Parents Still Suffer Limited Access to Language Services

Gulshan Chowdhury, Bangladeshi parent with Sapna NYC, says she did not know her son’s school offered translation and language services. (Photo by Aaron Montes for Voices of NY)

Gulshan Chowdhury, a Bangladeshi parent with Sapna NYC, says she did not know her son’s school offered translation and language services. (Photo by Aaron J. Montes for Voices of NY)

Access to translation services for parents of students in the city’s public schools has improved in recent years, but still falls short, a new report issued by the New York Immigration Coalition (NYIC) on June 16 reveals.

At a press conference, representatives from a coalition of grassroots community organizations presented their findings, which showed large gaps in access to translation and interpretation services persist for non-English speaking parents of NYC students. The survey compiled responses from 200 parents across the city.

According to the report, 175 parents indicated that they did not feel comfortable speaking English at their child’s school. The report says that half of the parents are missing critical information because it is not translated or because they do not have an interpreter during meetings.

The report also stated that parents are relying on children to interpret on a large scale despite the Department of Education’s own regulations against the practice. DOE regulations state that interpretation services should at least be available in the top nine languages spoken in the city – Arabic, Bengali, Chinese, French, Haitian Creole, Korean, Russian, Spanish and Urdu.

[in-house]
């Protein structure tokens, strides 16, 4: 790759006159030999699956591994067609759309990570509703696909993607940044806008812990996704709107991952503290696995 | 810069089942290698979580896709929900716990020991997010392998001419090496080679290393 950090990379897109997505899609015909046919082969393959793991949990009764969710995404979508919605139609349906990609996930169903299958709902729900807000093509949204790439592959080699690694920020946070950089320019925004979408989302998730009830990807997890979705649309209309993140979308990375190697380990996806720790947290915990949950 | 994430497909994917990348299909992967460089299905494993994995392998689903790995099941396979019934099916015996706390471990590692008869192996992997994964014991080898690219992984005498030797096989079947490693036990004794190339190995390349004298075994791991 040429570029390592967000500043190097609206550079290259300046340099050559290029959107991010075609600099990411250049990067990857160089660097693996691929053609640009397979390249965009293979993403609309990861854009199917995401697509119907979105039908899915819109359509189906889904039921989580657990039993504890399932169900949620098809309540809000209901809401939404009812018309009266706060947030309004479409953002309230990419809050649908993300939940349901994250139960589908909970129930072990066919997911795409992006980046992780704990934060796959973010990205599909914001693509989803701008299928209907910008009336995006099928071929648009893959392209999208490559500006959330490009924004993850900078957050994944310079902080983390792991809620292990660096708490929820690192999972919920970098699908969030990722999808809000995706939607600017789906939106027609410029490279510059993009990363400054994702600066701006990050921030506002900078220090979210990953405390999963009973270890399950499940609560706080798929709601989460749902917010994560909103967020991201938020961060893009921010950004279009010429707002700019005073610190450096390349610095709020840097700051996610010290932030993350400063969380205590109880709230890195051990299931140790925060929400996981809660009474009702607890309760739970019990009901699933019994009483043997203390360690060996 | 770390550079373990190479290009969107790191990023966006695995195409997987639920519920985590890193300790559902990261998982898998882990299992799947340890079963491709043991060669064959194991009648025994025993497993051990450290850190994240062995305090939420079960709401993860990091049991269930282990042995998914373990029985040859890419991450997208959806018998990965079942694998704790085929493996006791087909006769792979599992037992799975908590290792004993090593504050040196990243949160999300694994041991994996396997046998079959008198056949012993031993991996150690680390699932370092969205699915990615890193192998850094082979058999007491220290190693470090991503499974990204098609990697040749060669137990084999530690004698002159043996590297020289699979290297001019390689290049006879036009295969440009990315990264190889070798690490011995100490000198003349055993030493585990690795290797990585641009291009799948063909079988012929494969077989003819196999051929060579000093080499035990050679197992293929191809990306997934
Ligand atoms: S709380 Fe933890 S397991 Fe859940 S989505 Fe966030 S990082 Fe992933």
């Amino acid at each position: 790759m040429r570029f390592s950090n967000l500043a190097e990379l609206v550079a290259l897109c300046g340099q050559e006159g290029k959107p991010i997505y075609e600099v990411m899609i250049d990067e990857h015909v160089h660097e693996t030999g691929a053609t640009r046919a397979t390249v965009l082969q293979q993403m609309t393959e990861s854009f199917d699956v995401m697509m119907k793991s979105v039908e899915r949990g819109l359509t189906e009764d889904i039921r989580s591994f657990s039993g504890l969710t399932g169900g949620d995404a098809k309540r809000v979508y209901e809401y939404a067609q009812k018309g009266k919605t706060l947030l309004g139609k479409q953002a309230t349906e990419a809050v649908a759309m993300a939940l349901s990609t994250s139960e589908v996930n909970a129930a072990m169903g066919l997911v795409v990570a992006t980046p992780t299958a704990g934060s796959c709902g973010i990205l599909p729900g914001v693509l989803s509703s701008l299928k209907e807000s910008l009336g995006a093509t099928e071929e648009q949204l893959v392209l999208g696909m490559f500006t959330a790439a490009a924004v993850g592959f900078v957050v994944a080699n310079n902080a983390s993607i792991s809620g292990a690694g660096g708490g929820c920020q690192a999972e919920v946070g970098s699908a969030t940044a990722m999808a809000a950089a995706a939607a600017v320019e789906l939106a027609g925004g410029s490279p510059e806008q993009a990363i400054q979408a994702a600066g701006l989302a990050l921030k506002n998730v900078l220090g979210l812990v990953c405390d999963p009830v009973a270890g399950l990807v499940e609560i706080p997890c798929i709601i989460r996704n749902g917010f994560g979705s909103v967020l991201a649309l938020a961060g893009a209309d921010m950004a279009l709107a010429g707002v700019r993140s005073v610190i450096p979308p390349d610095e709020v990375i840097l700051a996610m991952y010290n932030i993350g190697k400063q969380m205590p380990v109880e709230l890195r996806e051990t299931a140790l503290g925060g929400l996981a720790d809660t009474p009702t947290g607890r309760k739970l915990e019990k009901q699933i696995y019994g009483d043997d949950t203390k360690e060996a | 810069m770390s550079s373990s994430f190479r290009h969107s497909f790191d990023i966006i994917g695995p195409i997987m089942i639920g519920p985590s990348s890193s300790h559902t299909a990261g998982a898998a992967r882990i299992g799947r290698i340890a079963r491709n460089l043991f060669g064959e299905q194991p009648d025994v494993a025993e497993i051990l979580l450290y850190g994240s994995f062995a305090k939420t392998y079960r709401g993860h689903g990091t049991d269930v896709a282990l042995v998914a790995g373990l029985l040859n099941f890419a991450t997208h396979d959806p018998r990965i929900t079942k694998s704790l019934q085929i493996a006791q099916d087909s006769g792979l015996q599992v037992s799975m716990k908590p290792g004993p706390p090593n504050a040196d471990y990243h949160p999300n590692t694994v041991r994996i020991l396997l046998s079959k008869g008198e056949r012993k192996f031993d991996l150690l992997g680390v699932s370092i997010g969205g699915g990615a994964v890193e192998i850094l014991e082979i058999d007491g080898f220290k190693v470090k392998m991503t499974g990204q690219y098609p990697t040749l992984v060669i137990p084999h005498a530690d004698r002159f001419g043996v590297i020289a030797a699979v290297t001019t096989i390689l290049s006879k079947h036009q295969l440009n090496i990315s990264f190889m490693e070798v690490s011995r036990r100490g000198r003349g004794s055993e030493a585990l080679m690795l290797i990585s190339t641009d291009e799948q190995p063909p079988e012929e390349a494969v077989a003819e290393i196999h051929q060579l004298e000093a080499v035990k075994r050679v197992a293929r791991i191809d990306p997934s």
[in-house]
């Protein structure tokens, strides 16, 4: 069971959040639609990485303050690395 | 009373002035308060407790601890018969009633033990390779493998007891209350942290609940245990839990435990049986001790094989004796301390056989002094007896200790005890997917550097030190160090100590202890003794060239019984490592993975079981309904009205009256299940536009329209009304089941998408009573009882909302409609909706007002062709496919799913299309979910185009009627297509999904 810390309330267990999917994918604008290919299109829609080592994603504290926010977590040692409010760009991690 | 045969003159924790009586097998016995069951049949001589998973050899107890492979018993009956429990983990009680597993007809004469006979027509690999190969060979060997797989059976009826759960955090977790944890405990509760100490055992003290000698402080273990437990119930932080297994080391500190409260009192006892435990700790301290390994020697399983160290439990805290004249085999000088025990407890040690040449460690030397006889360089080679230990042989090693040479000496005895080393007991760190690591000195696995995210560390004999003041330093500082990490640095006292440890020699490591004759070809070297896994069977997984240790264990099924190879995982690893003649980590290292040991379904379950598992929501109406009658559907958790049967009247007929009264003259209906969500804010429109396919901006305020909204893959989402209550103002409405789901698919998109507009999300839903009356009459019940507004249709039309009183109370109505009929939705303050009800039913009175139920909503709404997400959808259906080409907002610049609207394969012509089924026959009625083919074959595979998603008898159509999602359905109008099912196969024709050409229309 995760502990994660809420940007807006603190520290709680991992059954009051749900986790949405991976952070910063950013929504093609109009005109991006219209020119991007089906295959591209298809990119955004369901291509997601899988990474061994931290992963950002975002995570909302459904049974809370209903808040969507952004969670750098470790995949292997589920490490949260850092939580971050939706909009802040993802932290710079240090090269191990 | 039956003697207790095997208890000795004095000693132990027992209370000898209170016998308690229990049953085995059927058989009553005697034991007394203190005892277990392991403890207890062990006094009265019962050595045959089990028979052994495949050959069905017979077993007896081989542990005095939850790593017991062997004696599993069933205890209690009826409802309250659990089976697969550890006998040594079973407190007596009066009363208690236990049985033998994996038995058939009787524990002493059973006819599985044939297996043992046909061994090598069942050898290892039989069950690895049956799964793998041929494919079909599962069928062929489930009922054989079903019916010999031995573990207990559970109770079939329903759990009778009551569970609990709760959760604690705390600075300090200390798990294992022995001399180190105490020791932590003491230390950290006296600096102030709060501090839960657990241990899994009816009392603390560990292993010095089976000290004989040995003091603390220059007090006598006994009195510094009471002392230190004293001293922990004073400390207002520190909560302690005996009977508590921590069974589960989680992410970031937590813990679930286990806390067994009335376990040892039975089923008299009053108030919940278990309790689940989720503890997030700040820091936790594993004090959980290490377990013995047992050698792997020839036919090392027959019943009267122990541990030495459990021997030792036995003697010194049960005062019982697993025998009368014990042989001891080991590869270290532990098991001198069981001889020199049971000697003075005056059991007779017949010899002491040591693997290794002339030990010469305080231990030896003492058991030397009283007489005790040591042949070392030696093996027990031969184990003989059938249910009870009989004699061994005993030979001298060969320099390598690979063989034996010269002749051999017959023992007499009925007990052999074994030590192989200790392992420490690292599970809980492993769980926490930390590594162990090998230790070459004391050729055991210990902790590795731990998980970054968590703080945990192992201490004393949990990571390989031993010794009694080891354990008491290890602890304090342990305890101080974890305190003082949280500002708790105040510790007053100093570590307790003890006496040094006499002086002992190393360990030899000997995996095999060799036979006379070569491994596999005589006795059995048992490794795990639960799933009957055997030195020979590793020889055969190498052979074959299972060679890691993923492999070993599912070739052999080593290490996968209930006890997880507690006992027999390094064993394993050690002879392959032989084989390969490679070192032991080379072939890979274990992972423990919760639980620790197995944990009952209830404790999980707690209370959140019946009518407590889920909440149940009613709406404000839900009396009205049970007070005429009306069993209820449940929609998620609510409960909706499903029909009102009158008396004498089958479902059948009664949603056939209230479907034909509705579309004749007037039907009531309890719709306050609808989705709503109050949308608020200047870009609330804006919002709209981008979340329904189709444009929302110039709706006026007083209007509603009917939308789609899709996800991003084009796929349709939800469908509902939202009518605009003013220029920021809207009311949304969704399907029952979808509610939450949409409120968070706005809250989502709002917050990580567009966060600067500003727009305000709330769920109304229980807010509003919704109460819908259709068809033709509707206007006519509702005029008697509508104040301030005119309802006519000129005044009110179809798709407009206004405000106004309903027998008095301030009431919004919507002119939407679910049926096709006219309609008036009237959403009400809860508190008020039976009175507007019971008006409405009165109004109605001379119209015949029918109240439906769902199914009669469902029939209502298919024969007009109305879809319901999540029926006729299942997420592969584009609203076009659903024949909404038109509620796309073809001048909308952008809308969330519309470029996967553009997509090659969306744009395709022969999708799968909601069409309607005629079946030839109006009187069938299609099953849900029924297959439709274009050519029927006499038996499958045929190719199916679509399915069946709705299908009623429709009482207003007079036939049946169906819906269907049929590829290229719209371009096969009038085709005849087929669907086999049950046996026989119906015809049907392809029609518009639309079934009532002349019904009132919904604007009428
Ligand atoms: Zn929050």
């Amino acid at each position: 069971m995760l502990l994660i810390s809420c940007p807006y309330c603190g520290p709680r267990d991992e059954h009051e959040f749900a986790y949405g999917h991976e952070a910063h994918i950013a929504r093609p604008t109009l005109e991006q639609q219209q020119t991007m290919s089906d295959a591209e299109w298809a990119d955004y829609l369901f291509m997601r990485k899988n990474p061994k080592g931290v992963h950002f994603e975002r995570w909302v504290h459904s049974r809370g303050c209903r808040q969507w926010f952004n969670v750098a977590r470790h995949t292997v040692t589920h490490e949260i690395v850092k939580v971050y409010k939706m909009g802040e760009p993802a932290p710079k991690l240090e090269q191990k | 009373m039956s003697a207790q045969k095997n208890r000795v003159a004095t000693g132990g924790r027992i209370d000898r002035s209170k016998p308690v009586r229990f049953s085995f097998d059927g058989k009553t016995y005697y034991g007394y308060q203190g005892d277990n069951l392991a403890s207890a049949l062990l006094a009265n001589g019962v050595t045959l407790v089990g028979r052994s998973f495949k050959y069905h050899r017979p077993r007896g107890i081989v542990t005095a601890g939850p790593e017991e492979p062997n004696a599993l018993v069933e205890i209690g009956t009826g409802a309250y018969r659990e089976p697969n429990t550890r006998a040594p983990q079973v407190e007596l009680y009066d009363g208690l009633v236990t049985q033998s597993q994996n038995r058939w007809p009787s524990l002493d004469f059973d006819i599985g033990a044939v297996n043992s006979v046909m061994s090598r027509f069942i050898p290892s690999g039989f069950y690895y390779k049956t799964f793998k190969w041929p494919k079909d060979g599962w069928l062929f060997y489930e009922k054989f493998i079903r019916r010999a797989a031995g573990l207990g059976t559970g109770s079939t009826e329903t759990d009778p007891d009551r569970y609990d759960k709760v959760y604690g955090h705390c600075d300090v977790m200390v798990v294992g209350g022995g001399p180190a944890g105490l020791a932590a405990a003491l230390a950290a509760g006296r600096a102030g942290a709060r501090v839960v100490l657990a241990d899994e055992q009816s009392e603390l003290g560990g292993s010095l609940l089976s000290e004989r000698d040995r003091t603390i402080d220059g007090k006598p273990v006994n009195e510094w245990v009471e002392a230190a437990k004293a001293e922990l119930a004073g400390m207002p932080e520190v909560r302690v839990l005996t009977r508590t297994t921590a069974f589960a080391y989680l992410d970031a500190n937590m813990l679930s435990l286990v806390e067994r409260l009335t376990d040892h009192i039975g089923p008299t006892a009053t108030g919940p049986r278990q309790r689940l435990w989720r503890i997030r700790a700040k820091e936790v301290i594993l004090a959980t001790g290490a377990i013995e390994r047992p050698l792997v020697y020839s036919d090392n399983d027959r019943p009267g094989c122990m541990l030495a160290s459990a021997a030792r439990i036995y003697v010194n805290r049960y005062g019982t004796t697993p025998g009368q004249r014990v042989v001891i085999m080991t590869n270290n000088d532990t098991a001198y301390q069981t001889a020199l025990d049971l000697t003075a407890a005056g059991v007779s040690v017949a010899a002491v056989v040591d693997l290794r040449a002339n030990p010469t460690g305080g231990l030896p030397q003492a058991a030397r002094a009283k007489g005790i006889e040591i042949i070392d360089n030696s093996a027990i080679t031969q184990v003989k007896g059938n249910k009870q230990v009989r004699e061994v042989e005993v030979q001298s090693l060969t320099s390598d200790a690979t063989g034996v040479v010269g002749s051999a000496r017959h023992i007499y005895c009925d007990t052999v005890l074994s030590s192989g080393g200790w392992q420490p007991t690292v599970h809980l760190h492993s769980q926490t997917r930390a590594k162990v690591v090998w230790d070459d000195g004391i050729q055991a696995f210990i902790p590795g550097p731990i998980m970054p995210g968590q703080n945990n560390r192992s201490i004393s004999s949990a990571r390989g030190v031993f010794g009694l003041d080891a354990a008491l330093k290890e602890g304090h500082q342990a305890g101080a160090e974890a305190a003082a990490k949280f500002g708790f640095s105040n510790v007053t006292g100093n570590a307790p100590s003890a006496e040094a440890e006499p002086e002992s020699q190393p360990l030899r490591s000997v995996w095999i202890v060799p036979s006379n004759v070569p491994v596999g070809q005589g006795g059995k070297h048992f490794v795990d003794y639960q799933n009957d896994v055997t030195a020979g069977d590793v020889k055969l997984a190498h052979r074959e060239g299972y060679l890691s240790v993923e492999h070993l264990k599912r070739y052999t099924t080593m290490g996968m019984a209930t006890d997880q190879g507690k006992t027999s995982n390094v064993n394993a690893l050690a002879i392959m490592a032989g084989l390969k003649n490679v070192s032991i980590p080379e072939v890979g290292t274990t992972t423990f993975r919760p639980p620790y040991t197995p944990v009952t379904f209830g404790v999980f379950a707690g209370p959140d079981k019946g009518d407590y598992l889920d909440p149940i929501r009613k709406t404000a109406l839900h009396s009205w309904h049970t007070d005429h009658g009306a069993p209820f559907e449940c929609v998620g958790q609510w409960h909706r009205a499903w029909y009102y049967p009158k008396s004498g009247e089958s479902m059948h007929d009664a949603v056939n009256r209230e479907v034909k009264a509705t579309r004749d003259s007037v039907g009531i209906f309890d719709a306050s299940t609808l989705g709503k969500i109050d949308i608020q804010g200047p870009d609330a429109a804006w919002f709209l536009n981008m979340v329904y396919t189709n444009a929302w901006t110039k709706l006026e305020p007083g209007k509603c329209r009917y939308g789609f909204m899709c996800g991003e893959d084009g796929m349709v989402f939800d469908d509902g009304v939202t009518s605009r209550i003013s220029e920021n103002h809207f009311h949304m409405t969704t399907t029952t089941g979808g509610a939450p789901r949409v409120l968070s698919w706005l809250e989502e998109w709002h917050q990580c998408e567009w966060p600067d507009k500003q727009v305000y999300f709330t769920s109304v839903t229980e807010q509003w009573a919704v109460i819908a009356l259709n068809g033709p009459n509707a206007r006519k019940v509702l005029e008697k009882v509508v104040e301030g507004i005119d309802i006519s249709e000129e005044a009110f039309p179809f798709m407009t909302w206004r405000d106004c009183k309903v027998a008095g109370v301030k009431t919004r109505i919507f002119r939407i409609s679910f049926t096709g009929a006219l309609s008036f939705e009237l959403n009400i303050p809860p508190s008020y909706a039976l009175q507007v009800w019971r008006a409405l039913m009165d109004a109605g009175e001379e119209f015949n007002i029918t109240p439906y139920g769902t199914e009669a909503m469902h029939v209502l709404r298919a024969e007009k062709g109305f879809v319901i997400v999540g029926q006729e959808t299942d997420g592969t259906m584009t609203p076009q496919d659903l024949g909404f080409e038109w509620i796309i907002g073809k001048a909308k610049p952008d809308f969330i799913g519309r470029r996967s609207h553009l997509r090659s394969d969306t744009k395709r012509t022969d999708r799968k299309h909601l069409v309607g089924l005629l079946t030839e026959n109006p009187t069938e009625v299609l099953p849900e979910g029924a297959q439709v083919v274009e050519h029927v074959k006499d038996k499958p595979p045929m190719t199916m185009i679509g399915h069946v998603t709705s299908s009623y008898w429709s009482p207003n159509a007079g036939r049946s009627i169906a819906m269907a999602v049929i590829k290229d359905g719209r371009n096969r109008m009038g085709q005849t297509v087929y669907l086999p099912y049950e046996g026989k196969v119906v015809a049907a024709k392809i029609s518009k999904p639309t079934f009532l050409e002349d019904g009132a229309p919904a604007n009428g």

Parents of children who have special needs may find themselves in a precarious spot since they cannot completely rely on their children to inform them about what’s happening in school.

Gulshan Chowdhury, whose son has autism, struggled because of inadequate translation and interpretation services. Chowdhury, a member of the organization Sapna NYC, whose native language is Bengali, said her son had been mistakenly placed in a special education classroom but she couldn’t determine what the problem was because all school documents were in English. When Chowdhury went back to Bangladesh for a short time and spoke with teachers there, she learned that there were programs and resources better suited to her son in the U.S.

“I had no way of knowing that the school my son was enrolled in was inappropriate for his needs,” Chowdhury said. “I didn’t even know I had a right to translation services.”

Even after finding out about the resources available to her, Chowdhury said she still has difficulty getting school documents translated and communicating with teachers.

“Think of the terrible position that puts the child, the parents and the teacher in,” Kim Sykes, senior manager of education advocacy at NYIC said. “It’s inappropriate, it’s ineffective and it’s against the DOE’s regulations.”

Sykes said that the school is supposed to make a plan that provides quality translation and interpretation to parents who need it. She said that parents who speak another language are trapped.

In an email statement, Yuridia Peña, the deputy press secretary at the DOE, wrote: